To find these related records, first consult the General Index on digitized microfilm reel C-2884 on the Héritage website and look for the name of the individual of interest in the alphabetical key at the beginning of the reel.

A blurry black-and-white table with names, numbers and folio references.

RG68 key to the general index (C-2884), image 30

When you identify the individual you are looking for, there may be several pairs of numbers next to his name. For example, if I am looking for Fabien Caron, I will look under ‘C’ to find his name, and will then see that the pair of numbers next to his name is 5, 309. The second number indicates the page of the index where we will find the relevant entry, and the first number indicates the line number on that page.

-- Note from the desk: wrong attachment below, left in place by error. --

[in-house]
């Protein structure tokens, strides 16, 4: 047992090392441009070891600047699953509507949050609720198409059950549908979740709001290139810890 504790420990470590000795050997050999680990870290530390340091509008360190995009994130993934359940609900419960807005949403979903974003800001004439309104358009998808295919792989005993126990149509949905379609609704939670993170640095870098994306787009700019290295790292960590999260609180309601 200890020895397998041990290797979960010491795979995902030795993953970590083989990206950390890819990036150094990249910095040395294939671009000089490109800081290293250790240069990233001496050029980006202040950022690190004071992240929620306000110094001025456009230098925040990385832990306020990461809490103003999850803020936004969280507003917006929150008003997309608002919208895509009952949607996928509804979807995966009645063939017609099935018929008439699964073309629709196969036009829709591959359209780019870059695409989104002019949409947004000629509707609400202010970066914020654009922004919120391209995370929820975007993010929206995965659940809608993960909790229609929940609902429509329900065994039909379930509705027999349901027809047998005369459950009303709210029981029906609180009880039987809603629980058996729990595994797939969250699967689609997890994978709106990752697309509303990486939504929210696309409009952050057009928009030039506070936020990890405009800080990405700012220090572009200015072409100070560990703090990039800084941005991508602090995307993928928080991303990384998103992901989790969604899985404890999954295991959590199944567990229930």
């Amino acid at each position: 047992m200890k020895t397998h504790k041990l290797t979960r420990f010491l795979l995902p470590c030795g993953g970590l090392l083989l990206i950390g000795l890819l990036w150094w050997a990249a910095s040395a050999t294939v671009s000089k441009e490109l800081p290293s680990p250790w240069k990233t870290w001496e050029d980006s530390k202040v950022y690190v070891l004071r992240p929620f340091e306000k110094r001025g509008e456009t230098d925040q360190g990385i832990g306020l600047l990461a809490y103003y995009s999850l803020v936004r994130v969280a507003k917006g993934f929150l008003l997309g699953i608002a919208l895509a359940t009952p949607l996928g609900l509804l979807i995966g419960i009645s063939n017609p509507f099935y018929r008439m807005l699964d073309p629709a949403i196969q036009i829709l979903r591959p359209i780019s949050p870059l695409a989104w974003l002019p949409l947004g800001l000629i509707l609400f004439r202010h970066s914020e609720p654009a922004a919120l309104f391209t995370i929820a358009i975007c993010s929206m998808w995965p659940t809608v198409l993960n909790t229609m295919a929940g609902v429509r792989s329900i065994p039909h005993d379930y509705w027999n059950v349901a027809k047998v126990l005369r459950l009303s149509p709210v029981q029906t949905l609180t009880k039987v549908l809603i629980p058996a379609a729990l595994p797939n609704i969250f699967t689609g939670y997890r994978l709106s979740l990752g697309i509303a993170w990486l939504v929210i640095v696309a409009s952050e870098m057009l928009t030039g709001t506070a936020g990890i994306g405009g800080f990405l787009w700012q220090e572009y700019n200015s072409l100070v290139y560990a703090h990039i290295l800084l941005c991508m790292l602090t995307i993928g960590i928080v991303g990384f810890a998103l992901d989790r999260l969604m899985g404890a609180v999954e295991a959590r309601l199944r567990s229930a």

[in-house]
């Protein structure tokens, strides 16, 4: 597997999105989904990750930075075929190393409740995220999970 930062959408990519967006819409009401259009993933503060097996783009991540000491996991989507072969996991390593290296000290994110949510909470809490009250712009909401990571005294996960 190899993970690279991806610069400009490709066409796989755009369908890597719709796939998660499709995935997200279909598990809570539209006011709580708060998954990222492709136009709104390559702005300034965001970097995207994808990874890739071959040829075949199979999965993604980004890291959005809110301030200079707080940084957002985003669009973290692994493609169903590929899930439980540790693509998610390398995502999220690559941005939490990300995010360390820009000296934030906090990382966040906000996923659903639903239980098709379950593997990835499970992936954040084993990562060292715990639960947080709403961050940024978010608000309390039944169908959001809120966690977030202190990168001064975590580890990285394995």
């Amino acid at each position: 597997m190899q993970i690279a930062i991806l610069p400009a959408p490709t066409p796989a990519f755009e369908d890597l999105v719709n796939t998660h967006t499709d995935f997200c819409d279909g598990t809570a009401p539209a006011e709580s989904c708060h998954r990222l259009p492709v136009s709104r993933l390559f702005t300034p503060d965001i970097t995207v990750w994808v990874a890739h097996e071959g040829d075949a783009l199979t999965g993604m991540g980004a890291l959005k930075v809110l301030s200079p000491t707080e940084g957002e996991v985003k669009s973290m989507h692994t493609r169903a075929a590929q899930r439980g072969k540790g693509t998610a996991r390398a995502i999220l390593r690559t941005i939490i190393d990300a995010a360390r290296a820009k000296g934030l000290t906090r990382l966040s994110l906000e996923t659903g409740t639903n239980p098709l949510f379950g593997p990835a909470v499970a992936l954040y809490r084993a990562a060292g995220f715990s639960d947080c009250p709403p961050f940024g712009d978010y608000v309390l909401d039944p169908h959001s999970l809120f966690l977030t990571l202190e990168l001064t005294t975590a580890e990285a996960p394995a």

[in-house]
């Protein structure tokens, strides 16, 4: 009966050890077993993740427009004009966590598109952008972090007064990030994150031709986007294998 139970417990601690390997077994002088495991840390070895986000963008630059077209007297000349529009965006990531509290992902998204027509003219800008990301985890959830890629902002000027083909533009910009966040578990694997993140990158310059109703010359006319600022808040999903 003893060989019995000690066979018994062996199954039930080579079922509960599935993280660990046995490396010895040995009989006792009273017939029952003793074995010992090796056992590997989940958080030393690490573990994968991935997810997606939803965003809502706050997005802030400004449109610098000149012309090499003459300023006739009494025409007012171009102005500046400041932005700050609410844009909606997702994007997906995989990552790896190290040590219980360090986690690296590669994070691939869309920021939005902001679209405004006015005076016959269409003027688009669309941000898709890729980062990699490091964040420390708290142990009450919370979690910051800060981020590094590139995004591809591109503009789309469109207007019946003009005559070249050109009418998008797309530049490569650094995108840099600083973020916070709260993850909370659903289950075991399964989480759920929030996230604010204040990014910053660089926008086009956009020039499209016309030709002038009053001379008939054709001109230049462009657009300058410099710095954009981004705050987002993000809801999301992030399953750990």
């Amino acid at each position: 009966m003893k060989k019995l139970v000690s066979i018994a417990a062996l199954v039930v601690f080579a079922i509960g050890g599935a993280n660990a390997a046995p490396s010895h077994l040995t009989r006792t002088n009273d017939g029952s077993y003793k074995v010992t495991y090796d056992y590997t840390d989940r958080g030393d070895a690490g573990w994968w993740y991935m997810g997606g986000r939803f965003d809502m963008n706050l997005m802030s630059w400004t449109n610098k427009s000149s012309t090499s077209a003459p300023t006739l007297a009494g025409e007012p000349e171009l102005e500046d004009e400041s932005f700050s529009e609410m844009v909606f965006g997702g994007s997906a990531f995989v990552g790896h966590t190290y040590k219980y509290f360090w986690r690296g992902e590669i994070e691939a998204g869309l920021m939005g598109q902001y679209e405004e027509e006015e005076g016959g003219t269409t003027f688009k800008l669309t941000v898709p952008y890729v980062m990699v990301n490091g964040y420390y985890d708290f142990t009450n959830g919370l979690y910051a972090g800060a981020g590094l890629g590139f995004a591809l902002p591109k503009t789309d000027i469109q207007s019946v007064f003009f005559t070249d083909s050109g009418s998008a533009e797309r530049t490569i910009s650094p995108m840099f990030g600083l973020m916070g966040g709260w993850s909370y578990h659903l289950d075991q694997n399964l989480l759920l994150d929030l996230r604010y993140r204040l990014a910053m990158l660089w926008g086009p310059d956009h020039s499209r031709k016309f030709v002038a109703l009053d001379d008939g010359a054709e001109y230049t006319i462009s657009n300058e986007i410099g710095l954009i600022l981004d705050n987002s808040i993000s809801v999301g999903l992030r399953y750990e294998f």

We can scroll ahead on the same microfilm reel to find the general index for the same time period. The fifth line of page 309 does indeed refer to Fabien Caron, and provides us with further information that will allow us to identify the actual certificate: liber 2, folio 117, 5th September 1845.

A black-and-white table with numbers, liber number, folio, dates and names.

RG68 general index (C-2884), image 650

We can now perform a search of the archival database for RG68 and file number 2. By filtering our search results for those from the 1840s we can quickly identify RG68 volume 211, file 2, “Commissions – Branch Pilots” (1838 – 1867) as the relevant source. This volume is available on digitized microfilm reel C-3950. Folio (page) 117 is where we will find the entry for Fabien Caron’s certification.